Supermarket giant Sainsbury’s says it has decided to stop selling CDs and DVDs as streaming services take their toll on sales of the products.
A spokesperson said Sainsbury’s customers increasingly went for music and films online instead of buying the shiny silver discs.
The firm said sales were being phased out, although it would continue to sell vinyl records in some stores.
CD sales have shrunk in the past decade but were still worth £115m last year.
Other big supermarkets show no sign of following Sainsbury’s lead, with larger branches of Tesco, Asda and Morrisons still stocking a range of CDs and DVDs.
“Our customers increasingly go online for entertainment, so earlier this year we took the decision to gradually phase out the sale of DVDs and CDs, so that we can dedicate extra space to food and popular products like clothing and homewares,” Sainsbury’s said.
The decision is another sign that the CD, once the dominant means of buying and selling recorded music, is long past its heyday.
With sales hit first by the MP3 music file, then by streaming services such as Spotify and Deezer, the silver disc is now seen as unfashionable in many circles.
Worse still, the format that it was designed to kill off, the vinyl record, has enjoyed a resurgence, with UK sales climbing to 4.8 million last year, bringing in revenue of more than £86m.
That was still well short of the money brought in by CDs. But according to the British Phonographic Industry (BPI), the value of record sales in 2021 is expected to surpass that of CDs for the first time since the late 1980s.
“The CD has proved exceptionally successful for nearly 40 years and remains a format of choice for many music fans who value sound quality, convenience and collectability,” said a BPI spokesperson.
“Although demand has been following a long-term trend as consumers increasingly transition to streaming, resilient demand is likely to continue for many years, enhanced by special editions and other collectible releases.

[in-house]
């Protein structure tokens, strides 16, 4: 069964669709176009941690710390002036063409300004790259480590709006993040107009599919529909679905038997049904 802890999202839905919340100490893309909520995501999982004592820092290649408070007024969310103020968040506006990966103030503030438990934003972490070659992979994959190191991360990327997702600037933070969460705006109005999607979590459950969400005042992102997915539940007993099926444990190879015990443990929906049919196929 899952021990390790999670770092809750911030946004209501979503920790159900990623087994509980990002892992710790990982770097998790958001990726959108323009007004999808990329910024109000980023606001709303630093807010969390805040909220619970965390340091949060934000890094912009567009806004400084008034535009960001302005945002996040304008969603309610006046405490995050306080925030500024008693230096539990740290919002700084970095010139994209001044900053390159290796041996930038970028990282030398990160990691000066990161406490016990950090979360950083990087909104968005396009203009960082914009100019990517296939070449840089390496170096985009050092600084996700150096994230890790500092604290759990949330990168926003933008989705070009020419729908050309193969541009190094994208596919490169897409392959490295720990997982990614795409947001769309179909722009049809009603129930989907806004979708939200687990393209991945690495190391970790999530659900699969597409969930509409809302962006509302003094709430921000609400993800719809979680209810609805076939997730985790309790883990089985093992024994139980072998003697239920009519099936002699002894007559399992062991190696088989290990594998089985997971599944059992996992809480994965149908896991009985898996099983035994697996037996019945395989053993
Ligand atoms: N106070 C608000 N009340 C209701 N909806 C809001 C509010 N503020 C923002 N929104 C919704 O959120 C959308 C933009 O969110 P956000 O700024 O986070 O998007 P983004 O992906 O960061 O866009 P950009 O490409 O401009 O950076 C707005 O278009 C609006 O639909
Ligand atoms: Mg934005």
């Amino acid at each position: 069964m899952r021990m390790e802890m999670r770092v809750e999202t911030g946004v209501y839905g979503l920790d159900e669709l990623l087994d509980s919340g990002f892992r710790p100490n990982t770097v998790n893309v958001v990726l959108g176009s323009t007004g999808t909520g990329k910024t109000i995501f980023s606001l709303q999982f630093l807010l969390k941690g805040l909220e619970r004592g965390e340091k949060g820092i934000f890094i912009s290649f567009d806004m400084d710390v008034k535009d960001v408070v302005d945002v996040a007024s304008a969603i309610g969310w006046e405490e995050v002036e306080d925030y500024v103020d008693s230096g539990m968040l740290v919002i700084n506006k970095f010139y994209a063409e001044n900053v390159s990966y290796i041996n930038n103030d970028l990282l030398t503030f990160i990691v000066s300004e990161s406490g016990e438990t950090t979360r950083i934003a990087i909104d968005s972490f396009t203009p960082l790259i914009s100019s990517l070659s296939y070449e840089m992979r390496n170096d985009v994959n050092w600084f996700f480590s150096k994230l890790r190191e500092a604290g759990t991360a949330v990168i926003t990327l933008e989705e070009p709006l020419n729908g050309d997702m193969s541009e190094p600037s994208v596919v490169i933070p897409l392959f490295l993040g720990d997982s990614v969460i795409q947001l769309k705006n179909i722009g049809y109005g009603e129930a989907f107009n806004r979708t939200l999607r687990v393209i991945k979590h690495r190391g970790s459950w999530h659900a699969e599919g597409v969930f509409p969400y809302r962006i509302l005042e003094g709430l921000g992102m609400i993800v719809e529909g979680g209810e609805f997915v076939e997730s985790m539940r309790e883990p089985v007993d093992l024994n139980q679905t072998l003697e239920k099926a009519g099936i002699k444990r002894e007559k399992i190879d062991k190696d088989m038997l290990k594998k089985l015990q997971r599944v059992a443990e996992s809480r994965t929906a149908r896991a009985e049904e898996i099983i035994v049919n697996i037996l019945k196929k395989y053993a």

“If some retailers now see the format as less of a priority, this will create a further opportunity for others, such as independent shops and specialist chains such as HMV, to cater to the continuing demand.”
Out of fashion
Music industry observer Graham Jones points out that supermarkets have always carried a very limited selection of CDs, with an emphasis on big names such as Ed Sheeran.
But as his book Last Shop Standing makes clear, the supermarkets could still make life difficult for record shops, especially by undercutting them on price.
In one chapter, he recounts an incident from 2008, when a shop in the East Midlands found that rather than ordering copies of the latest Coldplay CD from the record company, it was cheaper to buy them on special offer from Morrisons and Asda and resell them.
However, such incidents are unlikely to be repeated these days.
“Sales of CDs are slowing down, so I can understand why Sainsbury’s are pulling out, really,” he told the BBC.
“Vinyl is incredibly fashionable and the CD has gone out of fashion.
“A lot of indies [independent shops] may be stocking less CDs than they used to, but they’re still selling. There’s this myth that the CD is completely dead.”